"A Muslim Family's Chair for the Pope: A True Story from Bosnia and Herzegovina" by Stefan Salinas. Camelopardalis (San Francisco, 2017). 48 pp., $16.99.


How did a Muslim carpenter from a small town in Bosnia and Herzegovina come to make the chair for the papal Mass during Pope Francis' visit there in 2015? A brave idea, a skilled worker and more than 2,000 hours of hard work led to a collaborative masterpiece. Written from the perspective of Salim Hajderovac, the cheerful and humble carpenter, this book is a wonderful story about interreligious teamwork. Working closely with his good friend the local parish priest, Hajderovac's brazen idea came to fruition. Within the context of a true story, children will learn a few basic truths about Catholicism and Islam. Ages 6-10.


"I Like, I Don't Like" by Anna Baccelliere, illustrated by Alessandro Lewis and Alessandra Panzeri. Eerdmans Books for Young Readers (Grand Rapids, Michigan, 2017). 28 pp., $16.


Topics such as child labor, poverty and slavery are not readily addressed in children's literature or easily discussed, but they are a part of the church's teachings and work for social justice. "I Like, I Don't Like" uses two strikingly different perspectives on the same object to show how children from the same world face very different realities. Told in images and only a few words, the book shows how one child plays freely with a soccer ball while another distressingly sews the balls together. On another page, a child leisurely stretches out on a rug while another child weaves a rug together. An astute child with guidance from an adult can use this book to open up discussions about solidarity and compassion. Ages 5-9.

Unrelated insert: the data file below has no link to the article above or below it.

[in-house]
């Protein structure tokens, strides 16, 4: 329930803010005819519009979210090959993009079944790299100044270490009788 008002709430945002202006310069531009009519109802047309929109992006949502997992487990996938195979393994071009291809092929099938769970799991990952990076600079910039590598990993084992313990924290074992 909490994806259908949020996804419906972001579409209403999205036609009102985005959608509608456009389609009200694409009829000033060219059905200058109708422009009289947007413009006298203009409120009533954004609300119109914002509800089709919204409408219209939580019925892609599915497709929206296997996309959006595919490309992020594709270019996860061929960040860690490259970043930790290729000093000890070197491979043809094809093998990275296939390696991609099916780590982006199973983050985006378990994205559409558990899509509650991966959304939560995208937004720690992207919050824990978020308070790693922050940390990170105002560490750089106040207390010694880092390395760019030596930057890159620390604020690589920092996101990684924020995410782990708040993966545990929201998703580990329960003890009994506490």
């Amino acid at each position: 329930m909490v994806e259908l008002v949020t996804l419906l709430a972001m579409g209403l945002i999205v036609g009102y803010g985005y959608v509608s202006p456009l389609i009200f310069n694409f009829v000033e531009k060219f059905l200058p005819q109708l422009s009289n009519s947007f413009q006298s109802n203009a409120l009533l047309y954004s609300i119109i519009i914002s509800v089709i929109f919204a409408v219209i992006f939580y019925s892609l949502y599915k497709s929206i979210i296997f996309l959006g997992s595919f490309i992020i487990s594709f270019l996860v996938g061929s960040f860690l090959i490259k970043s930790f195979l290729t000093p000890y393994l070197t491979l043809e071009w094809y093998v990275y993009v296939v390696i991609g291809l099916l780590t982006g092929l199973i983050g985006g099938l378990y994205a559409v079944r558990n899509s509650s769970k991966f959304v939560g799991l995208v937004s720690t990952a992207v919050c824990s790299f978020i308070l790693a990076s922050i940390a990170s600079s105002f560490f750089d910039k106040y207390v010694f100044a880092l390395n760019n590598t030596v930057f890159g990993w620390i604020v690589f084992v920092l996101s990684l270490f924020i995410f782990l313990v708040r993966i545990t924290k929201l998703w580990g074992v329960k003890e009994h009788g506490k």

"Brigid and the Butter" by Pamela Love, illustrated by Apryl Stott. Pauline Books and Media (Boston, 2017) 25 pp., $13.95.


Pamela Love retells the legend of St. Brigid in this brightly illustrated hardcover book. As a young servant girl, St. Brigid heard St. Patrick, then just a local bishop, preach about Jesus feeding an entire crowd with just a young boy's lunch. Inspired by the boy's generosity but with no substantive food to share herself, St. Brigid gave all that she had to a poor woman. As the legend goes, God blessed St. Brigid's selfless generosity by giving her two heaping bowls of butter. For young lads also interested in Irish legends and saints, "Patrick and the Fire" by Cornelia Mary Bilinsky and illustrated by Maggie Coburn, also by Pauline Books and Media, is a short story about St. Patrick's explanation of the Holy Trinity to a king. Ages 4-8.